At the stroke of midnight, the country is all set to usher in the biggest tax reform in its fiscal history – the Goods and Services Tax reform (GST).
The bill has caused a fair bit of furore over the last few months, although the ball was actually set rolling 17 years ago, when Prime Minister Atal Bihari Vajpyee introduced the concept, and set up a committee headed by the then WB Finance Minister, Asim Dasgupta to design a GST model.
“The GST Network is the IT system behind the GST, and is expected to process 3 billion transactions every month.”
Since then, the bill has been through a fairly interesting journey, with leaders who initially opposed it jumping on to the bandwagon now. Interestingly, the then Gujarat CM, Narendra Modi opposed the bill saying the state would incur losses worth Rs 14,000 crore every year due to GST.
CIO India highlights the voices of industry experts and the top industry players to get a read on what GST actually spells out for the IT/ITES space.
Aravind Ramamoorthy, Partner at PwC, shed light on the opportunities opening up for IT companies.
He pointed out that the GST Network (GSTN) is the IT system behind the GST, and is expected to process three billion transactions every month. It’s projected that India’s seven to eight million direct tax payers will be required to file up to 37 tax returns in a year.
“This means every organization that’s making a B2B sale has to upload the invoice into the GST network. This kind of magnitude has never been seen anywhere in the world,” says Ramamoorthy.
He goes on to say that more than 10,000 to 12,000 tax officials would be accessing this system, take the data, and work with companies in terms of returns.
So the GSTN and the IT systems are in the center and every company has to upload their invoice into this system. Every vendor also has to input its invoices. That means, purchases have to tally with what the vendor inputs.
GST is about to transform the way in which India Inc. does business and the way entire globe deals with India Inc.
Rajeev Dimri, Leader-Indirect Tax, BMR and Associates LLP
“So in one network, your vendor uploads its invoice, you’re going to upload your invoice, and companies are going to use this to make payments. So, one infrastructure is going to be used by all stakeholders,” says Ramamoorthy.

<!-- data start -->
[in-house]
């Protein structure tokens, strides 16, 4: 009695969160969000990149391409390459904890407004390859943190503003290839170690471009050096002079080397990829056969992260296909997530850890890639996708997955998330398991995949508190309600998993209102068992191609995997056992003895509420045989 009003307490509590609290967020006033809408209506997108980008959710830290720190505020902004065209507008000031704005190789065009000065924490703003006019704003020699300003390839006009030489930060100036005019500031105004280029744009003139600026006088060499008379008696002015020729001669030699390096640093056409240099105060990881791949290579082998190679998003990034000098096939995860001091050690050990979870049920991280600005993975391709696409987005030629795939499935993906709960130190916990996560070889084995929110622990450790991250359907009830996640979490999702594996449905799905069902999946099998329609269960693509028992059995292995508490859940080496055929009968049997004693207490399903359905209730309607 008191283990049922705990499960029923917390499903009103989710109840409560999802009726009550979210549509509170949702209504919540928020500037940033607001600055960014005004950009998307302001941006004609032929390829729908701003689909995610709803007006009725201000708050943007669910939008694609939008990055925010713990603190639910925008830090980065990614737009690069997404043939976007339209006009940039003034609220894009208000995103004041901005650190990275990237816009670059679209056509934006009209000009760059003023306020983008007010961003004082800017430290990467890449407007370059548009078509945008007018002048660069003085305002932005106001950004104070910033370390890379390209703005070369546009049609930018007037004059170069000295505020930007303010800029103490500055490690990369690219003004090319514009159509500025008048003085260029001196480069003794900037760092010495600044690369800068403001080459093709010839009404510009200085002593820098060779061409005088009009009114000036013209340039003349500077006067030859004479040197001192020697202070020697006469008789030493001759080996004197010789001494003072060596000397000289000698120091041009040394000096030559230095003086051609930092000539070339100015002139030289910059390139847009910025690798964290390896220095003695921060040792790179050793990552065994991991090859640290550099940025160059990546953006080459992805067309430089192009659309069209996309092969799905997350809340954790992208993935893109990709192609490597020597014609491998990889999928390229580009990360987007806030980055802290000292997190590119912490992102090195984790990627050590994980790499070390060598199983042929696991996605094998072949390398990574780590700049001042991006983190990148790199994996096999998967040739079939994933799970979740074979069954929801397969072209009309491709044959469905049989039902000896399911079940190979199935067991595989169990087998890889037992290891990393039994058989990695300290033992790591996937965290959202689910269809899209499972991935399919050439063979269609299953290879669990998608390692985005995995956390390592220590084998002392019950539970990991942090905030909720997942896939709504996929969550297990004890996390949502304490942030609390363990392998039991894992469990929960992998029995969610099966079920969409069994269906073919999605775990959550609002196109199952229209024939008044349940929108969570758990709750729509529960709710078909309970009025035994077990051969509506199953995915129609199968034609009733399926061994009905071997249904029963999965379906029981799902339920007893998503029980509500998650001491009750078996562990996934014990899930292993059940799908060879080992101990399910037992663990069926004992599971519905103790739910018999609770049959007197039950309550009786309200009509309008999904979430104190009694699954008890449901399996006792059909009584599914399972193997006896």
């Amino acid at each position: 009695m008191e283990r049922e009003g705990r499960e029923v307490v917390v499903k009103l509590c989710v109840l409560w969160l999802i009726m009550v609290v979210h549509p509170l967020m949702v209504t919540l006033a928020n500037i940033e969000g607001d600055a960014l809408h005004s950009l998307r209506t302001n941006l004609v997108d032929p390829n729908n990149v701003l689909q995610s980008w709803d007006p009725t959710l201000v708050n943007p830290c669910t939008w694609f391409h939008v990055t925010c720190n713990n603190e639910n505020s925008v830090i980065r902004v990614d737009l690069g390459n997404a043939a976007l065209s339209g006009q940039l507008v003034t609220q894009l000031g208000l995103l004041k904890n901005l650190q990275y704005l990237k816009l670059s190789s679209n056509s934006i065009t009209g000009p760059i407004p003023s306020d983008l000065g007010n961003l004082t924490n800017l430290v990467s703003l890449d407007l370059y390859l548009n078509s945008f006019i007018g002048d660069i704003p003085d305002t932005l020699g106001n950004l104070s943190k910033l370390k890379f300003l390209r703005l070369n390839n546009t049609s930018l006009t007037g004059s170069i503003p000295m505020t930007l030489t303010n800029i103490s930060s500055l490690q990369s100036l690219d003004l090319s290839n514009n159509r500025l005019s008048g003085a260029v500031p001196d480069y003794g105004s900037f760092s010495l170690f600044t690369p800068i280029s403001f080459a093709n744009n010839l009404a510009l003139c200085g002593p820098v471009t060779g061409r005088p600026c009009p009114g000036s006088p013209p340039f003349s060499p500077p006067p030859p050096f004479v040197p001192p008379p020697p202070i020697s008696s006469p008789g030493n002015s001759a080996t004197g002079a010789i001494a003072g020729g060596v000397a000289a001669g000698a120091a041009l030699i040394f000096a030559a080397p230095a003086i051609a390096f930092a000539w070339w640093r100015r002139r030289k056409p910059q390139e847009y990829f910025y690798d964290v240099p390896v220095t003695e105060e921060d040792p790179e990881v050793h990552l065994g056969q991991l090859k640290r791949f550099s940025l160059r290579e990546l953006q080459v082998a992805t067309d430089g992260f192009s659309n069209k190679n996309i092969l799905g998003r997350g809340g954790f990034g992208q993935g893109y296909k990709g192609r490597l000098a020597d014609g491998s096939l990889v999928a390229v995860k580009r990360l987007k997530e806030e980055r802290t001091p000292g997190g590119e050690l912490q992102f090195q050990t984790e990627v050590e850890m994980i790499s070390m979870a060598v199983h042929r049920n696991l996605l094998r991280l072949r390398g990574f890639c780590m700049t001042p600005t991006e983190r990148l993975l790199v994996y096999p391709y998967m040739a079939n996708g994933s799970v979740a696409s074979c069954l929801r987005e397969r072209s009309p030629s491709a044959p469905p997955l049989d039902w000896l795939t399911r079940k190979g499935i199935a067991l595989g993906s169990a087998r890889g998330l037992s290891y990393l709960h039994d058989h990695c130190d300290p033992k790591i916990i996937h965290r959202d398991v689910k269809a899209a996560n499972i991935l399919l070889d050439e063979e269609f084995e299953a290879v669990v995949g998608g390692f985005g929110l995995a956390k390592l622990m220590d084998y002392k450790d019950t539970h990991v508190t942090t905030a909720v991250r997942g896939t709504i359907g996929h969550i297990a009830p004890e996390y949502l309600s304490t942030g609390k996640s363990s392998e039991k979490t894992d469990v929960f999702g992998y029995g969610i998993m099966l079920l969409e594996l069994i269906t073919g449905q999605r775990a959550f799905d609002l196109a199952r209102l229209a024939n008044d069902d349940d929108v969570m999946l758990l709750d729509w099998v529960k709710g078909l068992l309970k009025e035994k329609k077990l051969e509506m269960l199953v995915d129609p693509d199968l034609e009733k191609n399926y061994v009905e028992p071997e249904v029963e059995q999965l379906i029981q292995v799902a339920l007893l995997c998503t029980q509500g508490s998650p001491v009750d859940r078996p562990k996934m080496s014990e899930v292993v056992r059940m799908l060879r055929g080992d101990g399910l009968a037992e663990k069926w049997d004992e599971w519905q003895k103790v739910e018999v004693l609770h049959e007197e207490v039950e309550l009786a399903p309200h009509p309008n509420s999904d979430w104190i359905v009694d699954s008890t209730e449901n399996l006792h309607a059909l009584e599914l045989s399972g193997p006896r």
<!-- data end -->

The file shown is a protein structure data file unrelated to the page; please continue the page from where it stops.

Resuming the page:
He added that the GST is also going to provide a huge amount of business intelligence, analytics and dashboards, both to companies, as well as the tax officials. This gives you an idea about the sheer volumes of data that the GSTN will be churning out, and subsequently, the IT support needed to fuel this juggernaut.
Now this, Ramamoorthy surmised, opens up a host of opportunities for IT companies to step in and deliver their expertise.
For the GST rollout to be up to speed with the colossal volumes of transaction data flowing through, it’s imperative for the GSTN to have a robust infrastructure and deliver performance that’s reliable and free from glitches.
What tech leaders think about the GST rollout
Sumeer Chandra, MD, HP Inc. India believes that the GST will act as a catalyst to speed up the digitization drive across the nation, as small and medium businesses look to transition to a transparent tax system.
“As a longstanding partner in India’s digital transformation, HP continues to support the government and all stakeholders in enabling this reform and we are also offering an integrated GST solution that allows traders and MSMEs to make a smooth transition,” he adds.He goes on to say that with GST, PC adoption is expected to accelerate as they will play a pivotal role in enabling compliance and adoption of the new regime.
“The GST is also going to provide a huge amount of business intelligence, analytics and dashboards, both to companies, as well as the tax officials. This gives you an idea about the sheer volumes of data that the GSTN will be churning out, and subsequently, the IT support needed to fuel this juggernaut.”
Partner at PwC
Rohan Angrish, CTO at Capital Float, a digital finance company, says that GST is a whole tax and revenue construct, and as such provides limited additional avenues for disruption for technology companies.
However, he adds that when coupled with the GSTN, which will provide a tech layer on top of GST, the potential for impact by technology is formidable. “It will extend the ability of GSPs and ASPs to bring goods and services into the everyday lives of people in a quick and cost-effective way,” he says.
“Expect to see a whole host of technology services provided on top of the combined platforms of UIDAI, GSTN, Doc Vault, UPI and similar technology-first approaches to the administrative sphere of India,” adds Angrish.
Talking about the impact GST will have on the nation’s economy, Rajeev Dimri, Leader, Indirect Tax, BMR & Associates LLP, says: “The discussions which were initiated in the closed walls of the Indian Parliament will now have a massive, and expectantly positive impact on the entire Indian economy. GST is about to transform the way in which India Inc. does business and the way entire globe deals with India Inc.”
Although he revealed that while some sections of the trade may not be in a celebratory mood, we need to be cognizant of the fact that every stupendous change in history has been met with strong resistance in one way or another.
“One cannot expect that a mammoth change like this will not make few people anxious or restless. It would also be appropriate to keep in mind that any policy or law that has come into being is not perfect and free from any lacunas on day one of its coming into force,” says Dimri.
He also points out that with the joint effort of the trade, legislature, and bureaucracy, even the GST law will evolve with time in a direction which would hopefully bring the country closer to a perfect GST model.